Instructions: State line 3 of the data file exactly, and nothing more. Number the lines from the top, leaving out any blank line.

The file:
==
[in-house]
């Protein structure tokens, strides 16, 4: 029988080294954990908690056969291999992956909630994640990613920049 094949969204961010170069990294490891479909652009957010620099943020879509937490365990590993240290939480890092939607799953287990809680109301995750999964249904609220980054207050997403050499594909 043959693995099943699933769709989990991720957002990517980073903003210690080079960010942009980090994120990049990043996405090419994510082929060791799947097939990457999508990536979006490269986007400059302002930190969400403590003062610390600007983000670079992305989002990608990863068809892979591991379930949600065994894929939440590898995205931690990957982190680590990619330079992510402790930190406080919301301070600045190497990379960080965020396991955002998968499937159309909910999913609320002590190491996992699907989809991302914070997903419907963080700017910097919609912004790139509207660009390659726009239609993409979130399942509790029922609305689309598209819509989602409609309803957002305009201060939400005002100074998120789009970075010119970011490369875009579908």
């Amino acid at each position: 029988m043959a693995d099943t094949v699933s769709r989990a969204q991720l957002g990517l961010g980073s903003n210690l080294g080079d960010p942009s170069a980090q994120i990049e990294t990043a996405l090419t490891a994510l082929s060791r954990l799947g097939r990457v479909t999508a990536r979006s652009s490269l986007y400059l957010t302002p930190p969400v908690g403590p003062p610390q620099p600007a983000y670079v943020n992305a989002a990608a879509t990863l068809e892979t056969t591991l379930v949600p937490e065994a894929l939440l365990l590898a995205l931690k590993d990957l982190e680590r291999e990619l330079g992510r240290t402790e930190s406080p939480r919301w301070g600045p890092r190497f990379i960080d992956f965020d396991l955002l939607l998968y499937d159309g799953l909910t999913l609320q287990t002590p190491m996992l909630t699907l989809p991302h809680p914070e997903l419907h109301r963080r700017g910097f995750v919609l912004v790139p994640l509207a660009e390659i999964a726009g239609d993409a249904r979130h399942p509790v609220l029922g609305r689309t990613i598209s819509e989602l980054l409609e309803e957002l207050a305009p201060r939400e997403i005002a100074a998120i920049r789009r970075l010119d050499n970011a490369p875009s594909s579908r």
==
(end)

């Amino acid at each position: 029988m043959a693995d099943t094949v699933s769709r989990a969204q991720l957002g990517l961010g980073s903003n210690l080294g080079d960010p942009s170069a980090q994120i990049e990294t990043a996405l090419t490891a994510l082929s060791r954990l799947g097939r990457v479909t999508a990536r979006s652009s490269l986007y400059l957010t302002p930190p969400v908690g403590p003062p610390q620099p600007a983000y670079v943020n992305a989002a990608a879509t990863l068809e892979t056969t591991l379930v949600p937490e065994a894929l939440l365990l590898a995205l931690k590993d990957l982190e680590r291999e990619l330079g992510r240290t402790e930190s406080p939480r919301w301070g600045p890092r190497f990379i960080d992956f965020d396991l955002l939607l998968y499937d159309g799953l909910t999913l609320q287990t002590p190491m996992l909630t699907l989809p991302h809680p914070e997903l419907h109301r963080r700017g910097f995750v919609l912004v790139p994640l509207a660009e390659i999964a726009g239609d993409a249904r979130h399942p509790v609220l029922g609305r689309t990613i598209s819509e989602l980054l409609e309803e957002l207050a305009p201060r939400e997403i005002a100074a998120i920049r789009r970075l010119d050499n970011a490369p875009s594909s579908r």